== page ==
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Did President Kennedy use Social Security assets to fund NASA?

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November 01, 2011 11:59PM

Roosevelt used SS funds to build the Atomic Bomb, Truman used SS Funds, Eisenhower used SS to build the Interstate and Kennedy and every President since has used SS Funds. The so called Social Security Trust Fund exists in name only, and they are comingled with the general fund.

The above is an over-simplification of the SS Fund. Money collected for SS goes to the SS Administration, which uses the proceeds to pay out current claims, then looks to put the surplus funds into some place to save it for future use. The safest place to invest such money turns out to be U.S. Treasury bonds - thus, the SS Administration goes to the bond market, and buys US Treasury bond. These bonds are a U.S. Government "I.O.U." to the holder, to pay them back their principle, plus X amount of interest, 30 years (usually) in the future.

Thus, the funds' AREN'T co-mingled, or "raided", or otherwise. Rather, the SS Administration is the largest creditor of the U.S. government; the impact of this is that Congress has become lazy, being seduced by the easy availability of credit (as they can count on the SS Administration to buy any U.S. Treasury bond that Congress has them float to pay for projects). The concern is that the normal U.S. budget (which does NOT include the SS fund) has failed to account for the fact that the SS Administration is lowering its purchase of bonds (as the yearly expenditures of the SS go up while SS revenue goes down, due to demographic changes), and that the SS Administration will shortly begin to actually cash in bonds (i.e. expecting money back). The normal U.S. budget hasn't taken into consideration that the SS Administration won't be a huge creditor anymore, and, in fact, will begin to "pull out" money from the U.S. government, rather than invest in it.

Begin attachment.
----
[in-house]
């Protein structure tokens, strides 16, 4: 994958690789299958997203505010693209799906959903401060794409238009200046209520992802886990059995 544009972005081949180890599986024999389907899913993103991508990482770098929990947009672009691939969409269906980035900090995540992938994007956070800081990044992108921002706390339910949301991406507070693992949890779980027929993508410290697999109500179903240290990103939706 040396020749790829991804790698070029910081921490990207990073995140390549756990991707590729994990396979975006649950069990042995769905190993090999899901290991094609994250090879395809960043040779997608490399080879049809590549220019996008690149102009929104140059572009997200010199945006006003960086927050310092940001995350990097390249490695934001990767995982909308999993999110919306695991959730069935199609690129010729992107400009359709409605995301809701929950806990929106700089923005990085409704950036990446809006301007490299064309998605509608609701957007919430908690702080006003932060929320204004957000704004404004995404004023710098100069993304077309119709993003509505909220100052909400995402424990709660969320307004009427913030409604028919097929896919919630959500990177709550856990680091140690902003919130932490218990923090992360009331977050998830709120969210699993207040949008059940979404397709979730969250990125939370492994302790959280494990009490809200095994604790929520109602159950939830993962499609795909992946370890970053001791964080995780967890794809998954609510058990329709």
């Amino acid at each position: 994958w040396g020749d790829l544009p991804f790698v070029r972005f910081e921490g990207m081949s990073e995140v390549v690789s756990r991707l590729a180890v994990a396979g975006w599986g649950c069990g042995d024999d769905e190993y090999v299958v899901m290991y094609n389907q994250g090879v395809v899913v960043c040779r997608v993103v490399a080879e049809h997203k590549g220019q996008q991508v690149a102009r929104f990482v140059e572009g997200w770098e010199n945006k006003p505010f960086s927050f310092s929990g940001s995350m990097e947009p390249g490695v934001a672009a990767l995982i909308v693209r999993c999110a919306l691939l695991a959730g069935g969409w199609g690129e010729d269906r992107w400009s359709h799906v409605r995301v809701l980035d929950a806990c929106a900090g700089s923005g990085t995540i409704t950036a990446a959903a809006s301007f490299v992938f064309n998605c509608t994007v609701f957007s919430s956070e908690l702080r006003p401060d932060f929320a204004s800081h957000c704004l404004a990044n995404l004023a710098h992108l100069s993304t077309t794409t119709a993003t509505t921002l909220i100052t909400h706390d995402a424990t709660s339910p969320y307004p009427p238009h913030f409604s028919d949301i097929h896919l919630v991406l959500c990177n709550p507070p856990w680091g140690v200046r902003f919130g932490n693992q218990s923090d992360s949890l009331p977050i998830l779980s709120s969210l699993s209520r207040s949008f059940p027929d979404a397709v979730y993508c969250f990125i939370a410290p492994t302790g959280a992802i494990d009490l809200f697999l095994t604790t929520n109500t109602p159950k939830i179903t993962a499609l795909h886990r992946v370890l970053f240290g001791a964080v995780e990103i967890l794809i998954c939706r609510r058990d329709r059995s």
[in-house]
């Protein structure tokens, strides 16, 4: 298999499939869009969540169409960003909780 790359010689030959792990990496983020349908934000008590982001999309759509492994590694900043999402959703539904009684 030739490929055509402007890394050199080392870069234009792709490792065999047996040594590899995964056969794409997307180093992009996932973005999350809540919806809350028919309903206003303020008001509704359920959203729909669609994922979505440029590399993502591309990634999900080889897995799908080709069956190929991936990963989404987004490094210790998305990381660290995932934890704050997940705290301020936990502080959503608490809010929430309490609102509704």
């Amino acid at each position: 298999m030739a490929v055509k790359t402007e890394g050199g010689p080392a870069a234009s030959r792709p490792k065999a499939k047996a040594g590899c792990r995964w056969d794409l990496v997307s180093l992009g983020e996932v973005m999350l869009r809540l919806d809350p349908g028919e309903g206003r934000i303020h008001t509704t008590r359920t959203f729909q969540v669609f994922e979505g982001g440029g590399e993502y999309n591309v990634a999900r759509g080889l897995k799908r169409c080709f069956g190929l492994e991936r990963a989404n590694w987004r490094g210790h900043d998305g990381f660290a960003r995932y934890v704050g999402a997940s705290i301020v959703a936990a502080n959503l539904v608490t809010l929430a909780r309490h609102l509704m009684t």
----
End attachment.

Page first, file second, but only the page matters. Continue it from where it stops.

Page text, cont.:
The above is complex, but, the reality is that the actual SS fund ISN'T directly being raided for anything. Rather, the normal U.S. budget process has become addicted to the easy credit that the SS fund has provided.

As a side note, the time period where the SS annual expenditures outweighs annual revenue is coming soon - likely sometime around 2023. However, the actual Fund itself still has significant savings at that point, and it will take about another 15 years before the fund is actually "broke" (i.e. has redeemed all the U.S. bonds it has, and still expenditures outweigh revenue).